Art and (Gay) Sex in Communist Albania

In late November 2015 I visited Albania and Kosovo with a series of lectures on ethnolinguistic nationalism. During one of the very few moments left by this intensive program I happened to visit the National Art Gallery in Tirana, Albania’s capital. The paintings and sculptures exhibited there are solely from the 20th century, the majority of them originating from the communist times. Socialist realism was art for politics’ sake as opposed to bourgeois (capitalist) art for art’s sake. That was the dogma of stalinism in the field of fine arts. The system came to an end around 1956 across the Soviet bloc, but not in Albania, where Stalinism (with a hint of maoism) ruled supreme until the fall of communism in this country in 1992.

Socialist (communist) art was not only to reproduce an enhanced (that is, unreal) reflection of the reality of ‘people’s work and progress,’ but was also quite prudish. No talk or images of the erotic (let alone, sex) were permitted in public sphere. Janaq Paço (1914-1991) specialized in sculpting classical nudes, this being the canon of beauty on which in which the approved vision of the healthy muscular body of the socialist worker or peasant was steeped. Students of socialist realist art were to learn from the best examples of Graeco-Roman classical art.

sculpture-of-janaq-pa-ccedil-o

In 1964 the National Art Gallery acquired one of Paço full-figure nudes. But a decade later, in 1974, Sigurimi (communist Albania’s notorious security police) ordered him to destroy this nude, alongside others that he kept in his studio. The official reason of this sudden change of heart was that his sculptures were a proof of unwanted foreign influence spreading and ‘infecting the wholesome body’ of Albanian socialist realist art. Luckily, the destruction of the Gallery’s nude below the waistline was deemed sufficient. The thus created bust survived intact in the warehouse and now, as a dissident sculpture, rightfully takes the pride of place in the exhibition on the art from communist Albania.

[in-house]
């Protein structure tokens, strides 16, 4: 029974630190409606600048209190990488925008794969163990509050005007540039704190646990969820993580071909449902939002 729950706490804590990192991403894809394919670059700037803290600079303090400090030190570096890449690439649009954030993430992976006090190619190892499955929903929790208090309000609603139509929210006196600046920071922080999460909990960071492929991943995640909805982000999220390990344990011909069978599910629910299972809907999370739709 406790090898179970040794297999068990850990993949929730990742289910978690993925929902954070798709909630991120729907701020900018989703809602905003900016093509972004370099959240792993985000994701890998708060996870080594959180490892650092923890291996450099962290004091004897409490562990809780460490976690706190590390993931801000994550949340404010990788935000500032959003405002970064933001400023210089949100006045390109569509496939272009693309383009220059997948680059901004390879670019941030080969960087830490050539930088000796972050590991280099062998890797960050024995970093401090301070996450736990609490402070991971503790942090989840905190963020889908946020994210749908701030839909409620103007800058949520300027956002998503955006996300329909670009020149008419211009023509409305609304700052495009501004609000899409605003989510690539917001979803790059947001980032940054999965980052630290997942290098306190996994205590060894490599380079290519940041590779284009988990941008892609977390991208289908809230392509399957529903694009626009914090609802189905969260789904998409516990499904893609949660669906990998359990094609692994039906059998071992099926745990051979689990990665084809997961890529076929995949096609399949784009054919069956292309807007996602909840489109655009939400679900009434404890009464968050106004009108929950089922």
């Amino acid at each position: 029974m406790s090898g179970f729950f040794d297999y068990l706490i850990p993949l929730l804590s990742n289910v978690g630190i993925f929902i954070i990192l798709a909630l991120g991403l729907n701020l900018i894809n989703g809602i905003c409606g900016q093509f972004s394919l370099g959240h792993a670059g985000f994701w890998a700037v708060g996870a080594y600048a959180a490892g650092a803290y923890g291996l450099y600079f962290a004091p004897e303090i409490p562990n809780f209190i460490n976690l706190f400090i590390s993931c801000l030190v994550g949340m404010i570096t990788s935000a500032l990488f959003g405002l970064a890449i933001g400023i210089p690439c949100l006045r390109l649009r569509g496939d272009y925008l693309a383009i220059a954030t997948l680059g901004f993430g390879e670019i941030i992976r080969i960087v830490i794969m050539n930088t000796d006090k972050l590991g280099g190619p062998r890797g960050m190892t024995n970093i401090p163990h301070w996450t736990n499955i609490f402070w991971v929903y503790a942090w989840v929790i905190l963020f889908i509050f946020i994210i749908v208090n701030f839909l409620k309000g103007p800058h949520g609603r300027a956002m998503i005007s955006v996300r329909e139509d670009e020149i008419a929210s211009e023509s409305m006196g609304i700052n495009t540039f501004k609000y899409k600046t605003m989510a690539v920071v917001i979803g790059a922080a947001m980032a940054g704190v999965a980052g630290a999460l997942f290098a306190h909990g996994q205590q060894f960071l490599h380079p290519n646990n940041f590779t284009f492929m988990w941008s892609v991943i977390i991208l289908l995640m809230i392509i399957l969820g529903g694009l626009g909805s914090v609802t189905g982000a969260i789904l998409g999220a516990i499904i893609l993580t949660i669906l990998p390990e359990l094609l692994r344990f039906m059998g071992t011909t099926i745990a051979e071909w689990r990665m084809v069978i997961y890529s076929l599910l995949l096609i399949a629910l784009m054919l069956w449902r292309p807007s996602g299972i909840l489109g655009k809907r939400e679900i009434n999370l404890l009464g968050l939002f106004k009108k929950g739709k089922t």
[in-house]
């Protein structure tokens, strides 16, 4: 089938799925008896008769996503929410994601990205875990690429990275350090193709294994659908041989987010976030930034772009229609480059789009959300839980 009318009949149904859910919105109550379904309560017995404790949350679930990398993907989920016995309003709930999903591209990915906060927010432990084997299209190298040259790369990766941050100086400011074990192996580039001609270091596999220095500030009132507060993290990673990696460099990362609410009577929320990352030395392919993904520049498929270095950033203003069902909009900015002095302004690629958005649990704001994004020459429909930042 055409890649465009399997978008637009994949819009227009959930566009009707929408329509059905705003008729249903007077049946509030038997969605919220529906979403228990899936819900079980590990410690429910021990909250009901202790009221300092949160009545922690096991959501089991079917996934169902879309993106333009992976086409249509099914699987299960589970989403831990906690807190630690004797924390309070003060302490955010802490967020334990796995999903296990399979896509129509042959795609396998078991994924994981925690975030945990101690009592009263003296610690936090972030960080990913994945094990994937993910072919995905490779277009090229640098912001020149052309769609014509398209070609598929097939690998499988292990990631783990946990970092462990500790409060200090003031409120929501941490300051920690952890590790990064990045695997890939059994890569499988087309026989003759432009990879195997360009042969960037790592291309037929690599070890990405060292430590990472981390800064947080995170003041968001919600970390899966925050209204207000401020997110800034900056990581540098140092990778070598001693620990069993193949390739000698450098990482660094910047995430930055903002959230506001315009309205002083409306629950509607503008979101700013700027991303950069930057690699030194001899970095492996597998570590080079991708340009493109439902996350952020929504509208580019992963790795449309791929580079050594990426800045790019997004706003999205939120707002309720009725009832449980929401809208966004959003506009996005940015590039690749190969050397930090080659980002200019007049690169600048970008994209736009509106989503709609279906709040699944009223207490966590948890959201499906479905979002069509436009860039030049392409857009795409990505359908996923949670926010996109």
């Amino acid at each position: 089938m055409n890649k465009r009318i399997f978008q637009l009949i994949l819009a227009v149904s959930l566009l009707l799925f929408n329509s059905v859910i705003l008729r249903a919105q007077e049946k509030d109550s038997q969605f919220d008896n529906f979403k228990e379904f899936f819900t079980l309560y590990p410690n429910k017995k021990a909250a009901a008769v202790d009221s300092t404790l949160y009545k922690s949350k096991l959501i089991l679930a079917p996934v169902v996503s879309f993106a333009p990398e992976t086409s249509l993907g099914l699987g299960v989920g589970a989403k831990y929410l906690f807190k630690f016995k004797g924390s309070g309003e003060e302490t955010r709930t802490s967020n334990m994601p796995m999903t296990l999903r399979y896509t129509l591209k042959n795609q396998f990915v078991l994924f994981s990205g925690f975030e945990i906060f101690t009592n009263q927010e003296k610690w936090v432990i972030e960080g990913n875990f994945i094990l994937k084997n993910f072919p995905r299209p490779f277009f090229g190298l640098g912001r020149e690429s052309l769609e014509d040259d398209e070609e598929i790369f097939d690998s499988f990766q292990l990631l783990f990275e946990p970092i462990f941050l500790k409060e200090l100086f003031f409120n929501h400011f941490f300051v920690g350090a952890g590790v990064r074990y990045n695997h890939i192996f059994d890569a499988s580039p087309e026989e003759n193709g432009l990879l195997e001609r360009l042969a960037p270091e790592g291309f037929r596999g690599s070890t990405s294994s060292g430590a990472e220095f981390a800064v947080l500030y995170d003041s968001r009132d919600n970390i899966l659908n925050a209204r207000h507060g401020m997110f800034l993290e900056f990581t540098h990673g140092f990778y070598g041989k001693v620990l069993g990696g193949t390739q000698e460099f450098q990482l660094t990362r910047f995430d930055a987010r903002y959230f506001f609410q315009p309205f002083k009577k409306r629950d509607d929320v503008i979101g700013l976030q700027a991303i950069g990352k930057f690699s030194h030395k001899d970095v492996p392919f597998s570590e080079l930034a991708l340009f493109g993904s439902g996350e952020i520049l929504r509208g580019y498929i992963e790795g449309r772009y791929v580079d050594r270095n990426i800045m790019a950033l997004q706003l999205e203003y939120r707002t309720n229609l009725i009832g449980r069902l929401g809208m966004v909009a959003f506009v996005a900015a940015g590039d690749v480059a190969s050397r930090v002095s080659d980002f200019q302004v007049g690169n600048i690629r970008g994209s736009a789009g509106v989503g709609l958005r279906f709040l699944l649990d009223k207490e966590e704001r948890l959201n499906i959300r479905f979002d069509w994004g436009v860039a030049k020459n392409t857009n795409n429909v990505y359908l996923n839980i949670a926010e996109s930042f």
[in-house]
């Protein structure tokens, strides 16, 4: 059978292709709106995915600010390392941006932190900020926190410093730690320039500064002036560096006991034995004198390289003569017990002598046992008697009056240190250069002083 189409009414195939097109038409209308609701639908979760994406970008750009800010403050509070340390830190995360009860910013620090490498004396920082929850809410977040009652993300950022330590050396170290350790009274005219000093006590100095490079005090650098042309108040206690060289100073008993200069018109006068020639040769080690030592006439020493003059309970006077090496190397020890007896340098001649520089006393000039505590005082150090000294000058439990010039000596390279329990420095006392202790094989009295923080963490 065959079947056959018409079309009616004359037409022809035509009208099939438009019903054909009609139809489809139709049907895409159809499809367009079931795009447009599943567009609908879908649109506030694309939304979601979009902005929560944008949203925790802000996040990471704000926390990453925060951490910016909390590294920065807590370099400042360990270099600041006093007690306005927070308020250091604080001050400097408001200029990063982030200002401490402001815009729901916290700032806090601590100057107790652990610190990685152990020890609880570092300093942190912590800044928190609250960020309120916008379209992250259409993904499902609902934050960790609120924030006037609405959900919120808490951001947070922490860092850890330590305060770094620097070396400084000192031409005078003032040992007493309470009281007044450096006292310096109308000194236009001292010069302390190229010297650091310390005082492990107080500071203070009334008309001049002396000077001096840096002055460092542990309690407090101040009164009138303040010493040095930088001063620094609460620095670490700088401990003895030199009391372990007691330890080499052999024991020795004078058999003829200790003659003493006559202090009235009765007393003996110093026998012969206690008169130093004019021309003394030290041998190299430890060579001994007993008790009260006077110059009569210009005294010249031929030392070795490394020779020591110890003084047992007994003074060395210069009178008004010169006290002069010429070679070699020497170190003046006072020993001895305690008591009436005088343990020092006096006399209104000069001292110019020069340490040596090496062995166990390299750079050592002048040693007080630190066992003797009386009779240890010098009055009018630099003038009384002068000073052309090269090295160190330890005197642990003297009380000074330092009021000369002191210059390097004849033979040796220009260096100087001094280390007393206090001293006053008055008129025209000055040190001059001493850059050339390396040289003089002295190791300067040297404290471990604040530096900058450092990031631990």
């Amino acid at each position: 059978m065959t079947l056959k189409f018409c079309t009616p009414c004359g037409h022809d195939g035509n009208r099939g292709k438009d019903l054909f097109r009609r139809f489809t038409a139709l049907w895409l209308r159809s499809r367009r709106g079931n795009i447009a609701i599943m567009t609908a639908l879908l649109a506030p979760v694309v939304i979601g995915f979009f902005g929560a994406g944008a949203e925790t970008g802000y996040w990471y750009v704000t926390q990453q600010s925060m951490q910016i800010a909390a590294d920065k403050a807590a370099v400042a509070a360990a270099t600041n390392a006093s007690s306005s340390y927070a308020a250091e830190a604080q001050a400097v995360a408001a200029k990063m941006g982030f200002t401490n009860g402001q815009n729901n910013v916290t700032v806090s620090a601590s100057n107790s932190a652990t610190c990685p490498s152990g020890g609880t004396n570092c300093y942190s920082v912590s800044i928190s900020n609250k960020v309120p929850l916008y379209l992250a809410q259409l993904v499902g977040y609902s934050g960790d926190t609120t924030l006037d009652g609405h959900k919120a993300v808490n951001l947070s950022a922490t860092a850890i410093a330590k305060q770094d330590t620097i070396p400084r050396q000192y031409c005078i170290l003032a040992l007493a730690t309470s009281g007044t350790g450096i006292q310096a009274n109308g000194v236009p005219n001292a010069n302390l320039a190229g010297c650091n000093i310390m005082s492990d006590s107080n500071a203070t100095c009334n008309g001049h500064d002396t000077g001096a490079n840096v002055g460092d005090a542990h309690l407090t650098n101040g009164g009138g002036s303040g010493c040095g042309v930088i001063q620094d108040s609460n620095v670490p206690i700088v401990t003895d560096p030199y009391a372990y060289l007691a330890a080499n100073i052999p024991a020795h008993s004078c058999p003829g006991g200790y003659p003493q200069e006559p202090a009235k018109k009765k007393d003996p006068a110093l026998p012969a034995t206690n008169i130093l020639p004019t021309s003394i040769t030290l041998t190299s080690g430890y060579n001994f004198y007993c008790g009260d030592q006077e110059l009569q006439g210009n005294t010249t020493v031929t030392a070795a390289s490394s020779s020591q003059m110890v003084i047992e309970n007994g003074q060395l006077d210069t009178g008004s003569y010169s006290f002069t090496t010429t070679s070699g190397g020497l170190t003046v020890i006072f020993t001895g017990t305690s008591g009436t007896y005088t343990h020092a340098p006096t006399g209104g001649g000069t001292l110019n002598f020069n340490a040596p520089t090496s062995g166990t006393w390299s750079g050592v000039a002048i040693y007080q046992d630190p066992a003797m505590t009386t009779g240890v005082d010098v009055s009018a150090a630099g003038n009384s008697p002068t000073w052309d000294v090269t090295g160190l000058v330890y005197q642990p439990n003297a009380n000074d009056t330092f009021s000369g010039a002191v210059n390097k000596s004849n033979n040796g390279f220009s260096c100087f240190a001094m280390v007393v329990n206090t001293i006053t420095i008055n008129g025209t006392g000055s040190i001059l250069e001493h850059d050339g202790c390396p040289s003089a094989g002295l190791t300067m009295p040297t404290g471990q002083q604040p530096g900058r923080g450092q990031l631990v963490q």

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Nude (1964) by  Janaq Paco , National Art Gallery, Tirana

 

The painter Petro Kokushta (born in 1943) never made a mistake of pandering to foreign bourgeois tastes. He stuck rigidly to officially prescribed themes and to the ‘correct way’ in which they should be executed. Beyond the boredom of predictable communist visual propaganda, I was struck by the eerie beauty of one of Kokushta’s paintings, entitled ‘Reaching the Heights of Light.’ Ostensibly, the two young workers are installing some last pieces of machinery on a high voltage pylon that overlooks a deep valley. In the illusion created by this composition the two men, both in their prime, appear to be airborne, floating high above the earth, as free as angels in the dark deep blue of the sky. The background looks as though transported directly from an icon, which was blasphemous in communist Albania. It was the world’s sole country where all religions (or the marxist ‘opiate for the masses’) were liquidated in 1967.

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Reaching the Heights of Light (1981) by Petro Kokushta, National Art Gallery, Tirana

I wonder how come censors and political officers failed to take note of this extraordinary counterrevolutionary challenge posed in the painting. And even worse, out of earshot, only with each other in this austere environment, the two electricians seem only a minute away from a tender embrace. The Islamic tradition of men being strictly separated from women yielded the custom of male friends holding hands and greeting by kissing on cheeks. The suggestion of homoeroticism emanates unabashedly from this painting in direct defiance of the ideological decorum of communism. Was the painter aware what he did? Luckily for him, unlike in the aforementioned case of Paço’s nudes, the party failed to notice a heavy hint of gay love in Kokushta’s masterpiece.

December 2015

 

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